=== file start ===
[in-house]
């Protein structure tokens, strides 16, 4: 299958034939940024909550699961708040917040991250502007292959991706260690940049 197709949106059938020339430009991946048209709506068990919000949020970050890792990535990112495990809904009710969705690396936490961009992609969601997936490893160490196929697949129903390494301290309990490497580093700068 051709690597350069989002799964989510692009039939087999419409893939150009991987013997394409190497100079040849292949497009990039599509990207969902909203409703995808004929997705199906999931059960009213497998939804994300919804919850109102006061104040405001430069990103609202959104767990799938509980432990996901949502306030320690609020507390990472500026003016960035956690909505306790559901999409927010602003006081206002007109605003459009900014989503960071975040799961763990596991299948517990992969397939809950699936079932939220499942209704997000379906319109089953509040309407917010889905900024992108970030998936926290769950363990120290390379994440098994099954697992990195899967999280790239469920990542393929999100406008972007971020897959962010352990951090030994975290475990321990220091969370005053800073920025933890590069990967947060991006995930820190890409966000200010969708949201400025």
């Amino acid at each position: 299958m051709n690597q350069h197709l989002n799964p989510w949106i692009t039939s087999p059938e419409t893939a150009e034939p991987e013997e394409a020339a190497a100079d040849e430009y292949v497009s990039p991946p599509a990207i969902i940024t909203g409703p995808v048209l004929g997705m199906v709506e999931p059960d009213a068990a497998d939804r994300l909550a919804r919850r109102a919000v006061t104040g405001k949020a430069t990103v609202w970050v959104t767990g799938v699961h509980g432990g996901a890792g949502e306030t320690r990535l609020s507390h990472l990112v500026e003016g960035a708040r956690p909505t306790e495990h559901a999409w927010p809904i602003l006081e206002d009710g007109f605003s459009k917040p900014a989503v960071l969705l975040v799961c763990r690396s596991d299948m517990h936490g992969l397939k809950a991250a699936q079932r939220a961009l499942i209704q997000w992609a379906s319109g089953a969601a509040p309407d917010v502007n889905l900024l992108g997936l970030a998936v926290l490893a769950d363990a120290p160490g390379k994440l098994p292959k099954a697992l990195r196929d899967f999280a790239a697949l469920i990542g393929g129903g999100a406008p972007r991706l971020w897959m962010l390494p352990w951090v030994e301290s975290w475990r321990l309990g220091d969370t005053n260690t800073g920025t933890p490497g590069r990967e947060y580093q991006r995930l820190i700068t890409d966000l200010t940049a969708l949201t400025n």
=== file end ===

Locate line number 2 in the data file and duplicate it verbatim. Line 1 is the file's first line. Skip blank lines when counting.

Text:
């Protein structure tokens, strides 16, 4: 299958034939940024909550699961708040917040991250502007292959991706260690940049 197709949106059938020339430009991946048209709506068990919000949020970050890792990535990112495990809904009710969705690396936490961009992609969601997936490893160490196929697949129903390494301290309990490497580093700068 051709690597350069989002799964989510692009039939087999419409893939150009991987013997394409190497100079040849292949497009990039599509990207969902909203409703995808004929997705199906999931059960009213497998939804994300919804919850109102006061104040405001430069990103609202959104767990799938509980432990996901949502306030320690609020507390990472500026003016960035956690909505306790559901999409927010602003006081206002007109605003459009900014989503960071975040799961763990596991299948517990992969397939809950699936079932939220499942209704997000379906319109089953509040309407917010889905900024992108970030998936926290769950363990120290390379994440098994099954697992990195899967999280790239469920990542393929999100406008972007971020897959962010352990951090030994975290475990321990220091969370005053800073920025933890590069990967947060991006995930820190890409966000200010969708949201400025």